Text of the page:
Small world, eh? I'll have to order your book now!

                    Love,

                    Caz
                    X
                    Kudos, Caz!


                    Do you know if your ancestors had any connection to Bedford Lemere, the photographic firm who recorded historic buildings prior to demolition for the Board of Works?


                    Comment


                    • Originally posted by MrBarnett View Post
                      Yes, it’s a great image and relevant on several levels.

                      The inn was demolished in 1876 to accommodate the enlargement of the Old Bailey.

                      It stood in the Ward of Farringdon Within - Polly Nichols was born a short distance away in the Ward of Farringdon Without.

                      And according to an etching from 1880 (see attached) the ramshackle wooden building on the right was at one time the premises of a Carman.

                      Given the geographical diversity of the Ripper and Torso series, it’s a great choice.


                      http://english18thcenturyportraitscu...ngdon.html?m=1
                      Oh my goodness, Gary. Yes, A & J Bool, who took many of these photos, were my Dad's Mum's Dad, Alfred, and her Uncle, John.

                      I never even knew until I got interested in JtR, and I only found out after my Dad died, in 1999, so I couldn't ask him about it. He only ever told me about the portrait studio the Bool brothers had in Pimlico.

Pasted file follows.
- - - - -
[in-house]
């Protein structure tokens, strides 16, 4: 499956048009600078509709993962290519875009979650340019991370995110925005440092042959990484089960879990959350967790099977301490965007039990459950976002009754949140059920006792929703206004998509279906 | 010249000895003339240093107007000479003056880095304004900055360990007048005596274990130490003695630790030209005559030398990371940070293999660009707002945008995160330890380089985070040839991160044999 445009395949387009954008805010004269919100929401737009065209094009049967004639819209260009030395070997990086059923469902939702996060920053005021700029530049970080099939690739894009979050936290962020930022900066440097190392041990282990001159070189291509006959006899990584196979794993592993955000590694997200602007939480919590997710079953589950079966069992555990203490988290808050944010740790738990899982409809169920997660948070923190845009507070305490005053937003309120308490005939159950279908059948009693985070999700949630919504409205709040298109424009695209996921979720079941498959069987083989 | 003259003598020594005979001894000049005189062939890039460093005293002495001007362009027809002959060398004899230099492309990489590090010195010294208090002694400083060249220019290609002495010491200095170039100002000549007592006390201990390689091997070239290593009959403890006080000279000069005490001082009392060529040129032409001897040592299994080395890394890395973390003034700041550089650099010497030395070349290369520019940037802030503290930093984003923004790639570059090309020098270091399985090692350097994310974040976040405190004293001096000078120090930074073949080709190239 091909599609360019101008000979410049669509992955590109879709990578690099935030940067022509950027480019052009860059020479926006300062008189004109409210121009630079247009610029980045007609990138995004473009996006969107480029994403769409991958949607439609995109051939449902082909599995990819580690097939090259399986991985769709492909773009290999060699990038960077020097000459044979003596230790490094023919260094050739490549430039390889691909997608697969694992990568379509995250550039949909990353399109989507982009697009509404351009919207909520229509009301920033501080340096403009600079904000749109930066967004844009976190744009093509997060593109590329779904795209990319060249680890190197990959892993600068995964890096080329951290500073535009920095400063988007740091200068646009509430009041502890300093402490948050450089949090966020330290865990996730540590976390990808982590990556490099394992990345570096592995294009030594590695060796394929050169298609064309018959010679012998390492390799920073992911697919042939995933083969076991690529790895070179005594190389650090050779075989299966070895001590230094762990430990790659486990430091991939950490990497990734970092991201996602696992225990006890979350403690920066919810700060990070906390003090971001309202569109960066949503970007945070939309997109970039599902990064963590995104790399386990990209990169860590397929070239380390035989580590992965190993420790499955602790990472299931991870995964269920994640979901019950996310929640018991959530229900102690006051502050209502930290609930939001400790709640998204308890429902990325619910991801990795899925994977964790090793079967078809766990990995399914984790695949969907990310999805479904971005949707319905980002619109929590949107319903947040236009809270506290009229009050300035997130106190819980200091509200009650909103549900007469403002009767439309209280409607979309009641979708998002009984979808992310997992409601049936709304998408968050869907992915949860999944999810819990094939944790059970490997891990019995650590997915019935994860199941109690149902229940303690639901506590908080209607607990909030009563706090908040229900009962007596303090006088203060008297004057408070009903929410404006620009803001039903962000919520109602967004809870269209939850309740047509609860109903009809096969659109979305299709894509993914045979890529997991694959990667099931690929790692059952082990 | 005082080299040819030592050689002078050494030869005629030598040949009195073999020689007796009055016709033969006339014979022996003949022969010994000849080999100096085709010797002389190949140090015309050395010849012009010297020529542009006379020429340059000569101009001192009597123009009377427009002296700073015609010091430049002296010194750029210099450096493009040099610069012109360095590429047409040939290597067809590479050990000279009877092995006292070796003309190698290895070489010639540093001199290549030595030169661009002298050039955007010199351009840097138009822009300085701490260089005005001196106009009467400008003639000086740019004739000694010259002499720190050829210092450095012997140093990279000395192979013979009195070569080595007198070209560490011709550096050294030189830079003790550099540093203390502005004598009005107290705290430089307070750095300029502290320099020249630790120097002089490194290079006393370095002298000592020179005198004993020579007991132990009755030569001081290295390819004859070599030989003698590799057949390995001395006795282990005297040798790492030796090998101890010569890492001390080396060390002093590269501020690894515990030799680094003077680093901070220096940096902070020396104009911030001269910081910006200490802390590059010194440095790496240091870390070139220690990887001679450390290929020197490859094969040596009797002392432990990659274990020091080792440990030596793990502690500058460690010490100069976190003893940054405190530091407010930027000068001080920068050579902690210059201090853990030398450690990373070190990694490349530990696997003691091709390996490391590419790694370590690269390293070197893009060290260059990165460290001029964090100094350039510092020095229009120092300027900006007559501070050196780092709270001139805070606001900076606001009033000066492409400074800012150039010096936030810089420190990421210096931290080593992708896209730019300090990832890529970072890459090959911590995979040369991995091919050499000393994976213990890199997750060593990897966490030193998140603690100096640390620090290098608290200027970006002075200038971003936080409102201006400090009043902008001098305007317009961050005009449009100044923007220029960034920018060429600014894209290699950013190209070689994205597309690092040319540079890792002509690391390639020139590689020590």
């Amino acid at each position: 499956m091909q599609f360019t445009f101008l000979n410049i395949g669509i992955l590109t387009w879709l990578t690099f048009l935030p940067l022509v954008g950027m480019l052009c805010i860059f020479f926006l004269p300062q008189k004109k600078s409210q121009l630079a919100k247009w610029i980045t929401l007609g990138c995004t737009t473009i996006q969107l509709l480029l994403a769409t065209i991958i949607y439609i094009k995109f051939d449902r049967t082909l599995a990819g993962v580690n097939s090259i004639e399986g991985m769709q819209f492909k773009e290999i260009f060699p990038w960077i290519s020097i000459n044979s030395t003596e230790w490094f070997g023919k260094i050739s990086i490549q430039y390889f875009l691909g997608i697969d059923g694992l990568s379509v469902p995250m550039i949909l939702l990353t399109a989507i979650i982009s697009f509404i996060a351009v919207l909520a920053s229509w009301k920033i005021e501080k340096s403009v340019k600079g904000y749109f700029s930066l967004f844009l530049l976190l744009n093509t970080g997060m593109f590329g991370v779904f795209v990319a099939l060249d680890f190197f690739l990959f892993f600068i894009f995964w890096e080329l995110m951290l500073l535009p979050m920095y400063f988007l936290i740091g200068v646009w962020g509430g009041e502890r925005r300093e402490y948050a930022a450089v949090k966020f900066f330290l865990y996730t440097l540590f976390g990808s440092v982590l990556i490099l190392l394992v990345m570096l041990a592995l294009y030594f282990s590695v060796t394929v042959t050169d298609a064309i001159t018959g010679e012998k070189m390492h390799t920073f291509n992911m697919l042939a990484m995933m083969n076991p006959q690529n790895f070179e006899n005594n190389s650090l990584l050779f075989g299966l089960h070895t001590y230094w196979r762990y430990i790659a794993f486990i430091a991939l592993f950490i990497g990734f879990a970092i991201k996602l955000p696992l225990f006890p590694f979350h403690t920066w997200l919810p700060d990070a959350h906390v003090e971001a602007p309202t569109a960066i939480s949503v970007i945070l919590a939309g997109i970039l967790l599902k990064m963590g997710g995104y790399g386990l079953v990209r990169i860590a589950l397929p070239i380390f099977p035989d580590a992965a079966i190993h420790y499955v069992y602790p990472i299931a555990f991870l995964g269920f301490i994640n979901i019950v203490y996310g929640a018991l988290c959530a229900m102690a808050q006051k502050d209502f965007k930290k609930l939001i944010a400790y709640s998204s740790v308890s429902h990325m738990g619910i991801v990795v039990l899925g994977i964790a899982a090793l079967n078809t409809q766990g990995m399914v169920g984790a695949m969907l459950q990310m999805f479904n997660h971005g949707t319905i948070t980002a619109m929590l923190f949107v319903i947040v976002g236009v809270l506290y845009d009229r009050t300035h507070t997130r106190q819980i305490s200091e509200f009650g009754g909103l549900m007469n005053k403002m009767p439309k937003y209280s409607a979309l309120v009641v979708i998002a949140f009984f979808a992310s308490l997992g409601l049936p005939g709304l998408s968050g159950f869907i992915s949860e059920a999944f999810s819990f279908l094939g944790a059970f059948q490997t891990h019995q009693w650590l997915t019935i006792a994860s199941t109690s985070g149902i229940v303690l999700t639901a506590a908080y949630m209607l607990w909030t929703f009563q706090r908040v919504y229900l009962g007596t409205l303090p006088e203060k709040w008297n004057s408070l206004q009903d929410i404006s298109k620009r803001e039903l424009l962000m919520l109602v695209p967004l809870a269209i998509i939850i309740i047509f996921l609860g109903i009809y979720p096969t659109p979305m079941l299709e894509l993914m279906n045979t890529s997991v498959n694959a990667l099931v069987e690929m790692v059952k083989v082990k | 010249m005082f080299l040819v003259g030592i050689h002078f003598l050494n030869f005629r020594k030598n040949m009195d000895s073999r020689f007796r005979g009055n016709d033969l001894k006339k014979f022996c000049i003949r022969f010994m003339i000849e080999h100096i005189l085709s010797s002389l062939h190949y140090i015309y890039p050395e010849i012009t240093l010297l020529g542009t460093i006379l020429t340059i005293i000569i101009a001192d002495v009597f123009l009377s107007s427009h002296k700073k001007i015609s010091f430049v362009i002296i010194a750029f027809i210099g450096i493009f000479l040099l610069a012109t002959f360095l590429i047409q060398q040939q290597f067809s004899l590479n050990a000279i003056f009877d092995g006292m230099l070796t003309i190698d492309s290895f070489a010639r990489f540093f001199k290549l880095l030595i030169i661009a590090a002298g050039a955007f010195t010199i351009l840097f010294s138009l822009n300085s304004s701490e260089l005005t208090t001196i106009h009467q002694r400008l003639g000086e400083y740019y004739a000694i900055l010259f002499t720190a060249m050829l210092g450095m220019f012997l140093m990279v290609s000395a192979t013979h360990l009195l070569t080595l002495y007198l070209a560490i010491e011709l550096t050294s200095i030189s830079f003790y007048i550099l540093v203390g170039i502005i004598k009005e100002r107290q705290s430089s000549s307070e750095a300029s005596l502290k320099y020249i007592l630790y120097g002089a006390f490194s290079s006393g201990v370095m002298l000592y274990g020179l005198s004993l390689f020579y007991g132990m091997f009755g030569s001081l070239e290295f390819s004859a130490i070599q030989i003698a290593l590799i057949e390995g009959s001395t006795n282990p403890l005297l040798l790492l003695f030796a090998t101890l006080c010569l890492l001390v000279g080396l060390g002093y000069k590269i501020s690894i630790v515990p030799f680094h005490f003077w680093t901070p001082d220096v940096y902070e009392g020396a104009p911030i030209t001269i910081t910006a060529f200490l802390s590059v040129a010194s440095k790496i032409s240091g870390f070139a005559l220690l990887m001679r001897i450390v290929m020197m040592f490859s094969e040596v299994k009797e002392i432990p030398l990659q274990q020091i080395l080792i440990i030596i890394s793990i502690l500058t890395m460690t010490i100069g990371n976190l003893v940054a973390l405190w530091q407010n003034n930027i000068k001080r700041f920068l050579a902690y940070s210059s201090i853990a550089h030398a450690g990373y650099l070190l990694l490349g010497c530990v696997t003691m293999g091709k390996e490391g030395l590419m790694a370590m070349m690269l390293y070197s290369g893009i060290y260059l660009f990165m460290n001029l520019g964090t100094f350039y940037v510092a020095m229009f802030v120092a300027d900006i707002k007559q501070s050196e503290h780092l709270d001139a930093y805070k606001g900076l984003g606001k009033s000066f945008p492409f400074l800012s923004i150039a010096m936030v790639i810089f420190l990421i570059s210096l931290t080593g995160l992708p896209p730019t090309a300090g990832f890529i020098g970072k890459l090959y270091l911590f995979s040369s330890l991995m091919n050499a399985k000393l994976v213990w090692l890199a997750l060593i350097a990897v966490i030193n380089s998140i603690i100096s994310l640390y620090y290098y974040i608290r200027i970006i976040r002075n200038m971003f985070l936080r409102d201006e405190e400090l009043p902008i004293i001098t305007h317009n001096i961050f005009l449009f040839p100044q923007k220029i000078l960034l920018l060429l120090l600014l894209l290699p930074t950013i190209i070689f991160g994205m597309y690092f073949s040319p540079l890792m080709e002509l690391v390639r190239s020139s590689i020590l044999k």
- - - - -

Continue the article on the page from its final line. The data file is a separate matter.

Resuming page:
Love,

                      Caz
                      X
                      "Comedy is simply a funny way of being serious." Peter Ustinov


                      Comment


                      • Originally posted by MrBarnett View Post

                        Kudos, Caz!


                        Do you know if your ancestors had any connection to Bedford Lemere, the photographic firm who recorded historic buildings prior to demolition for the Board of Works?

                        I'm afraid I have no idea, Gary. They may have done, but I'm not sure how we could find out now.

                        Love,

                        Caz
                        X
                        "Comedy is simply a funny way of being serious." Peter Ustinov


                        Comment